Phantom Mobile Threats

How secure is your mobile phone? This is an old bugaboo that folks who sell antivirus software have tried to get us scared about. But the truth is that for the past decade there’s really not much to lose sleep over. That hasn’t stopped people getting freaked out about it. A security conference heard that some downloadable applications to phones running the Android operating system would “collect a user’s browsing history, their text messages, the phone’s SIM card number and subscriber identification” and send all this data to a website owned by someone in Shenzhen, China. Some outlets reported that it also transmitted the user’sContinue readingPhantom Mobile Threats

The Browser Wars: Another Milestone

(This is a copy of my Loose Wire Sevice column, produced for newspapers and other print publications. Hence lack of links) By Jeremy Wagstaff As you know, I’m into milestones, and another one has been passed in recent days: Microsoft’s market share of browsers is down below 60%. Now this may not sound very exciting to you, but it is. And you are to be congratulated. Because it’s you who have made it happen. Let me explain. A couple of years ago, when I started training journalists on things digital, I used to ask them what browser they used. They either answered Internet Explorer—Microsoft’s browser,Continue readingThe Browser Wars: Another Milestone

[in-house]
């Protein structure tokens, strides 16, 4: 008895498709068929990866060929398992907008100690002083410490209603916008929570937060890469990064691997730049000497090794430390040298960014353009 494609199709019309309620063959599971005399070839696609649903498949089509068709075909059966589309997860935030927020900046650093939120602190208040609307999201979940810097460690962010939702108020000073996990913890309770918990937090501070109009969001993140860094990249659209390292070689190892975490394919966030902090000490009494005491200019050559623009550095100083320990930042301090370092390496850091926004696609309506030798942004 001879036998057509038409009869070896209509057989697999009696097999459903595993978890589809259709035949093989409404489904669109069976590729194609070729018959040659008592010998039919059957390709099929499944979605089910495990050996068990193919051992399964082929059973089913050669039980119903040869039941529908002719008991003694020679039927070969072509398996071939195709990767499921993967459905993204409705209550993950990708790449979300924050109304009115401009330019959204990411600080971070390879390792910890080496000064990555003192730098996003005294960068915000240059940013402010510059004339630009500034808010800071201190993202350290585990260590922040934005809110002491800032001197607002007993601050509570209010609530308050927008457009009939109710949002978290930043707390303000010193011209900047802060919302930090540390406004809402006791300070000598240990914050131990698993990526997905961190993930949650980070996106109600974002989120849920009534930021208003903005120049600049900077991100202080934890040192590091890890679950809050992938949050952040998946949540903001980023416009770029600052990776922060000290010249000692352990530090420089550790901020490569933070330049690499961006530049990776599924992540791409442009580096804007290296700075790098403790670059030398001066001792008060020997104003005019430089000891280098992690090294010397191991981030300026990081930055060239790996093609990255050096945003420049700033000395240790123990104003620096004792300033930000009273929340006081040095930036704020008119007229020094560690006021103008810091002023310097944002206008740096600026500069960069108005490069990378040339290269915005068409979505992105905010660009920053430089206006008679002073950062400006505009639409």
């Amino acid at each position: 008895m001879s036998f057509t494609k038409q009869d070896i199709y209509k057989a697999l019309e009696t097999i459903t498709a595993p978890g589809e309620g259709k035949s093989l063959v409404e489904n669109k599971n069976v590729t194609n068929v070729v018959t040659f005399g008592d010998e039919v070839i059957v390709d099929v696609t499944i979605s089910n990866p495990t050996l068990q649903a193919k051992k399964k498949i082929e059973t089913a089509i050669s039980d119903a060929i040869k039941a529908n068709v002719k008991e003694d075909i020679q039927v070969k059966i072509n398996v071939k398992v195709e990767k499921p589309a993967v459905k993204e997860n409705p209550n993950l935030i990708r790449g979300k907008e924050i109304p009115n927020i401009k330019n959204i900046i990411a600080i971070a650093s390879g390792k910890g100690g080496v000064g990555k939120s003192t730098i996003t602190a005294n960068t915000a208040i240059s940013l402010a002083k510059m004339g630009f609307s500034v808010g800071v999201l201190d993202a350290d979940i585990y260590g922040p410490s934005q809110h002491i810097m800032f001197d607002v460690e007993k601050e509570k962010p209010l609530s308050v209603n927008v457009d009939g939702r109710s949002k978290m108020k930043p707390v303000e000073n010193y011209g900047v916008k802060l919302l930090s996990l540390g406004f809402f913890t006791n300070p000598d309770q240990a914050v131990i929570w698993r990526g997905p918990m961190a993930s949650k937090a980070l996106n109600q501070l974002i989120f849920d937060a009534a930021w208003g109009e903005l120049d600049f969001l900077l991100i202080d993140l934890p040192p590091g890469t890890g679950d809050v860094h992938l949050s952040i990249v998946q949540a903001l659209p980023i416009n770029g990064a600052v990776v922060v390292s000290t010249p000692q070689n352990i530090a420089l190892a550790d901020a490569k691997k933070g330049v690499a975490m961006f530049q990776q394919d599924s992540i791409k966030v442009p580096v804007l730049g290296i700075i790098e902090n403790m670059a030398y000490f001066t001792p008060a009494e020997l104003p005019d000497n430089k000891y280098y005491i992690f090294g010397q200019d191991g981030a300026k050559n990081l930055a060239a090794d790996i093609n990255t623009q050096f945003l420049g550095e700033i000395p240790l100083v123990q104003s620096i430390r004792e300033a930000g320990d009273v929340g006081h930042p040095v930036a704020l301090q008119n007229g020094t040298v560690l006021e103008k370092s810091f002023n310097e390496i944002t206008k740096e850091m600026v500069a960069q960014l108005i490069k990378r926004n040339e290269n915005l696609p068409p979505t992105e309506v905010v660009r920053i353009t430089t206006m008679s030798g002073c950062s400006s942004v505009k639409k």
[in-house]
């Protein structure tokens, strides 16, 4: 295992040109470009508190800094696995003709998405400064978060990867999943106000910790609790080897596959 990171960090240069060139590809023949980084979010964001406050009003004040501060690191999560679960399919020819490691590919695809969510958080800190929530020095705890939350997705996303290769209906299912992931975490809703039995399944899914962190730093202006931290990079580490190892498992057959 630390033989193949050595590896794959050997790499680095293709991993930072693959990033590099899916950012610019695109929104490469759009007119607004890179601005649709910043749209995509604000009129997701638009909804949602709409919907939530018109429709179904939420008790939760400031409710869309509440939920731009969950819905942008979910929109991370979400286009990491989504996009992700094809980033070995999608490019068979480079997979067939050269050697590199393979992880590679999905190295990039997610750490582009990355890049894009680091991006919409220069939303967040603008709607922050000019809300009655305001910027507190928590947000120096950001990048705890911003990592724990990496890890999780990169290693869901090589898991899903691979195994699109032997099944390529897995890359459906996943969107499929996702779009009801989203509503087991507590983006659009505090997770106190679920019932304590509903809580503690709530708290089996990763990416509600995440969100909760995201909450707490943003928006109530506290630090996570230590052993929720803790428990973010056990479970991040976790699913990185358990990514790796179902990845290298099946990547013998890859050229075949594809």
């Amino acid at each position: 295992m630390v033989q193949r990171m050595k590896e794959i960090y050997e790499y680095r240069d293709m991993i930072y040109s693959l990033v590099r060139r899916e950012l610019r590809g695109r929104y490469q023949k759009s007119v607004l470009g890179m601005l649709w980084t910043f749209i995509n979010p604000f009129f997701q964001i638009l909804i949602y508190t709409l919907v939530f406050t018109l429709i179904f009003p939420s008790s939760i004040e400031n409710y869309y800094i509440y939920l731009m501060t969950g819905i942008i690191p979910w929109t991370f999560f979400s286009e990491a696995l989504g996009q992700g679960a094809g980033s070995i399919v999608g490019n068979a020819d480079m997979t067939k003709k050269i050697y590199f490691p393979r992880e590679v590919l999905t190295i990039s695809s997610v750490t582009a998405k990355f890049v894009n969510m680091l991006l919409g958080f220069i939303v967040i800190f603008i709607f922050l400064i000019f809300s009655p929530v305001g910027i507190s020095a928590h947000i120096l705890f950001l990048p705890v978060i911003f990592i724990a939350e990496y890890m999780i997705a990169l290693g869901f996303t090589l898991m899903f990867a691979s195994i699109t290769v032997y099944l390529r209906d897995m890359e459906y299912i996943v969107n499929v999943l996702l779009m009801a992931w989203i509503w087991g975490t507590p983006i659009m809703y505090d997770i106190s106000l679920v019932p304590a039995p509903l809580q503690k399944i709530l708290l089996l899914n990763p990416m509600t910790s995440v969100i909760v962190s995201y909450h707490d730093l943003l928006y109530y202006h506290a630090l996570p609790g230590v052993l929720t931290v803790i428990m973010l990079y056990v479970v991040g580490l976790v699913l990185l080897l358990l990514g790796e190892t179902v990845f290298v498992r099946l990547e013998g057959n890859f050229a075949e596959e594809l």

Google’s Sleazy (and Broken) Updater

Sorry to see that Google is going the sleazy route that Microsoft and Apple have ploughed before, namely trying to hoodwink and browbeat users into installing and automatically updating software they don’t want via an installer. Try to download Google Earth now, for example, and you’ll be directed to the Google Updater, which will try to persuade you to install software you didn’t ask for. (A great write-up of all this is at the Google Operating System blog.) On top of the inconvenience and sleaze of all this, I was irritated to find that the Updater doesn’t actually work: Not only that, but the helpContinue readingGoogle’s Sleazy (and Broken) Updater

Heathrow’s Old Windows

Snapped this on my way to Gate 1 at Heathrow’s Terminal 3. I know the London hub has its problems, but I didn’t realise one of them was that its passenger information system — or at least part of it — was running on Windows 95, a 12-year old operating system that has not been supported by Microsoft since 2001. Does it matter that flight information is being run on a system that Microsoft not only no longer sells, but it no longer supports? I guess not, in some ways. Who cares, if it’s still working? (Well, in the case above, where one screen isContinue readingHeathrow’s Old Windows

The Power of Tiddly

This week’s Loose Wire Service column, a service for print publications,  is on the TiddlyWiki, a piece of software I find myself coming back to from time to time: This isn’t for everybody, but I’ve found myself recently going back to a little itsy bitsy piece of software that turns your browser into a notebook cum database. It’s called TiddlyWiki, and it takes the two concepts — tiddlyness, as in smallness, and Wiki, as in simple editing software — about as far as you can take them. The result: a flexible piece of software that contains both the programming needed to run the thing andContinue readingThe Power of Tiddly